After covering the Impressionist, Surrealist and Modern Art auctions held in London last week our focus is on London again, this time to cover the results of the Post War & Contemporary Art sales.
London Post War & Contemporary Art Evening Auctions, March 17 - a summary
With TEFAF about to start (March 9th) and all the deadlines that such a relevant, high-profile event brings with itself, this review will necessarily be shorter – as well as less elaborate - than the previous versions. Nonetheless, it will be enough to give you a good, solid understanding of how the market has performed in the last couple of days.
As it is customary, it was Christie’s that started first with their Evening Auction taking place on March 7th. And the results were definitely remarkable: 56 out of the 59 lots on offered sold (95% by lot; 98% by value), three works went beyond the £10m mark (considering fees) and 10 new artist records were achieved.
None of the star lots failed to deliver: Peter Doig’s 1994 Cobourg 3 + 1 More, which realised £12,7m (with fees, slightly above the estimate, set between £8 and 12m) and, as someone may expect at this price level, the evergreen Mark Rothko with his No. 1 from 1949 (sold for £10,6 including fees, estimate was on request) .
Following Christie’s, on March 8th a packed Wednesday evening saw Bonhams, Phillips and then Sotheby’s (listed here in strict calendar order) lining up for their own sales, in the space of a very few hours.
Bonhams had their highlight in Oval, a work by the contemporary German master Guenther Uecker (one of the founders of the ZERO Group). Characterised by the pattern made of standing nails and one of his earliest pieces of this kind, it found a buyer at £557k (fees included). In total, the sale achieved £6,2 and saw a particularly strong Optical Art section.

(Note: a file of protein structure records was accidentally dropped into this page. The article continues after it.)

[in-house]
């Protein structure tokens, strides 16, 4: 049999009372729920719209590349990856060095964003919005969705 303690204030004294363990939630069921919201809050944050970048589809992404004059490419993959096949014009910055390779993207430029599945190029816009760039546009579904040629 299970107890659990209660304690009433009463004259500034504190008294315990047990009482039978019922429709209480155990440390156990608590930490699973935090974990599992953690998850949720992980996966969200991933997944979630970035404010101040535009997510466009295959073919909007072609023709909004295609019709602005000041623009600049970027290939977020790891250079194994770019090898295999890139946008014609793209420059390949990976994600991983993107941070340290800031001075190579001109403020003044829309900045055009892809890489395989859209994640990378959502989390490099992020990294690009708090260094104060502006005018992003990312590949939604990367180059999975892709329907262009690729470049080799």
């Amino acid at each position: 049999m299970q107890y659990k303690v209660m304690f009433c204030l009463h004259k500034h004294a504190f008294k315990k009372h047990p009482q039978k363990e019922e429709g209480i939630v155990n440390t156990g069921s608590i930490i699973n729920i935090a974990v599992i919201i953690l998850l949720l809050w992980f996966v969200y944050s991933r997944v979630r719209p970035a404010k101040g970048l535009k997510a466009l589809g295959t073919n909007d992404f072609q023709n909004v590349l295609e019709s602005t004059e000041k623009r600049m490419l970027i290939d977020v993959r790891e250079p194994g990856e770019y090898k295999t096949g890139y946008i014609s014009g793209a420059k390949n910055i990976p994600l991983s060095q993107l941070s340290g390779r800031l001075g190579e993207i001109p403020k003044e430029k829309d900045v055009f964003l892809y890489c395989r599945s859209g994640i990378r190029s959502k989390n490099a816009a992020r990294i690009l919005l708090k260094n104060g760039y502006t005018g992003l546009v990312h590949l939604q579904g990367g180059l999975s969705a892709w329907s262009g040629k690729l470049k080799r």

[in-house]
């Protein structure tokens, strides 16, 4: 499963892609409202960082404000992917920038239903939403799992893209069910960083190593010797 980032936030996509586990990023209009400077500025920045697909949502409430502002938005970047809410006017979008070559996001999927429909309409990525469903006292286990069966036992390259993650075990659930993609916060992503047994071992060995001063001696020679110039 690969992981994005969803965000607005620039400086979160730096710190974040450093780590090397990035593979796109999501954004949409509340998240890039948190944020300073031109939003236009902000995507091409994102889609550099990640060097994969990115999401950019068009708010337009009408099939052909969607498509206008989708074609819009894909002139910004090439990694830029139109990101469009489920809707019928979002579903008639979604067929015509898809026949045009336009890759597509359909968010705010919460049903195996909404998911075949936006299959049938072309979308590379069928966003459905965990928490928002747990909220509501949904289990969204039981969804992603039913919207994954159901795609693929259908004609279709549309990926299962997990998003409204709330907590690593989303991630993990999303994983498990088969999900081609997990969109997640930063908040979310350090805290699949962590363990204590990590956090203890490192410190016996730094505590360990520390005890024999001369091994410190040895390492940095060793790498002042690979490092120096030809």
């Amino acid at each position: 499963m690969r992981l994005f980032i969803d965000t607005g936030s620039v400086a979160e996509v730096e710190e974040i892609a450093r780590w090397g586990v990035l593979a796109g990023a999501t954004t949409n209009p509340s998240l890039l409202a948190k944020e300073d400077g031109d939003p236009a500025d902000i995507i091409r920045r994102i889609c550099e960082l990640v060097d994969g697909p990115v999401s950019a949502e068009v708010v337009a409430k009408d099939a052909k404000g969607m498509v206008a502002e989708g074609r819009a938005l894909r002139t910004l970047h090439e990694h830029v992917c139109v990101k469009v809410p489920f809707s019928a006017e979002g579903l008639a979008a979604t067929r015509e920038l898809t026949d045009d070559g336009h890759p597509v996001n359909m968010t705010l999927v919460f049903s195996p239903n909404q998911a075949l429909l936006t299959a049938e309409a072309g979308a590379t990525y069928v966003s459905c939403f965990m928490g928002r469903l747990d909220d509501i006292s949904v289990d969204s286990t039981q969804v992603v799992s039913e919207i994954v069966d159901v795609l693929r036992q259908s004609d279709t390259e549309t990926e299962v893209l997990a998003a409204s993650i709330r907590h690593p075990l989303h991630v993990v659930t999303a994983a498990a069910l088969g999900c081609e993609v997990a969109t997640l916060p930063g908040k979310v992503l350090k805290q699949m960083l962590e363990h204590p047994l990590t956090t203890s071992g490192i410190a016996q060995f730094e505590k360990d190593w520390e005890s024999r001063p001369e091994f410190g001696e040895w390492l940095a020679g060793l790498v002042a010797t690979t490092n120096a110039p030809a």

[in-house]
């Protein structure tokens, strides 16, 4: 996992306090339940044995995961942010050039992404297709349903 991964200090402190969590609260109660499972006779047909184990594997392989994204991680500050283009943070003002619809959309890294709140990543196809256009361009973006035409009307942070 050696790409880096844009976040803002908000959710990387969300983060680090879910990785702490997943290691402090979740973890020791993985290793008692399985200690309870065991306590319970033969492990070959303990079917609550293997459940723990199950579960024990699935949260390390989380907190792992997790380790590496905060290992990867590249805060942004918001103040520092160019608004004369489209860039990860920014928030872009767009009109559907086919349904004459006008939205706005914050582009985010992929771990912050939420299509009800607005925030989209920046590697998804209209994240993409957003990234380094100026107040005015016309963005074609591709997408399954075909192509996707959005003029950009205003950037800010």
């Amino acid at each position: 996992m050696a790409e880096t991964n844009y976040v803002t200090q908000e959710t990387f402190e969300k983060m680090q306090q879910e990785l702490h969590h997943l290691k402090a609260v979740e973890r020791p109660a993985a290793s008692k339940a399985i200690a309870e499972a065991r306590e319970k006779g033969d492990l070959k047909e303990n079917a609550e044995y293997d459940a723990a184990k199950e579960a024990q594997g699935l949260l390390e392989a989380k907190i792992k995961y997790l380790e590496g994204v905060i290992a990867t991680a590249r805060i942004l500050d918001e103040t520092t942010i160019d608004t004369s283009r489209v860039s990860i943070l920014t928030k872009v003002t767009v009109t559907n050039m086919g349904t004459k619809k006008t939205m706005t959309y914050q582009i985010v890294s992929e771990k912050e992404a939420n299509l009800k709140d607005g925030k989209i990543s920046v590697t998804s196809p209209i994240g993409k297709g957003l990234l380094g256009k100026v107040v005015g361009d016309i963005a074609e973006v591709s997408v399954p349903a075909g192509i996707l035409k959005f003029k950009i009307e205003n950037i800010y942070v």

Phillips responded with a well-balanced auction that saw Rudolph Stingel’s Untitled (Plan B) climbing to £2,9m but sharing the first place with Miguel Barceló (a regular presence this week, with other works by him on offer at Christie’s and Sotheby’s too) and his Muletero reaching the same, exact figures (both include fees).
Finally, Sotheby’s this time round sealed the series of sales…on a very high note. Their Evening Auction in fact totalled an outstanding £118m (with fees) thus confirming the company’s prominence over all the other competitors as evidenced by the very strong performances of these last two weeks (taking into account the Impressionist sales too).
Gerhard Richter, the most expensive living European artist, significantly contributed to the successful night and caused prolonged excitement in the saleroom since his Eisberg was fiercely disputed and in the end raised £17,7m (fees included; estimate was £8-12m). There were other two Richters on offer and those sold well too, above their respective initial estimates.
Richter apart, Jean-Michel Basquiat was the other artist breaking the £10m threshold, by collecting £11,9m for his Untitled (One Eyed Man or Xerox Face), considerably below its original estimate (£14-18m, which was perhaps a little bit too ‘optimistic’) but evidently helped by a much lower reserve price agreed with the consignor beforehand.
The latest results demostrate how the Modern and Contemporary Art segments remain robust and that demand for blue chip artists stays hot as ever. As always, key to a continued success will be the ability of the major auction houses and their specialists specifically to wisely navigate the market so to guarantee stability and wider choices within the market.
And it is now officially TEFAF time!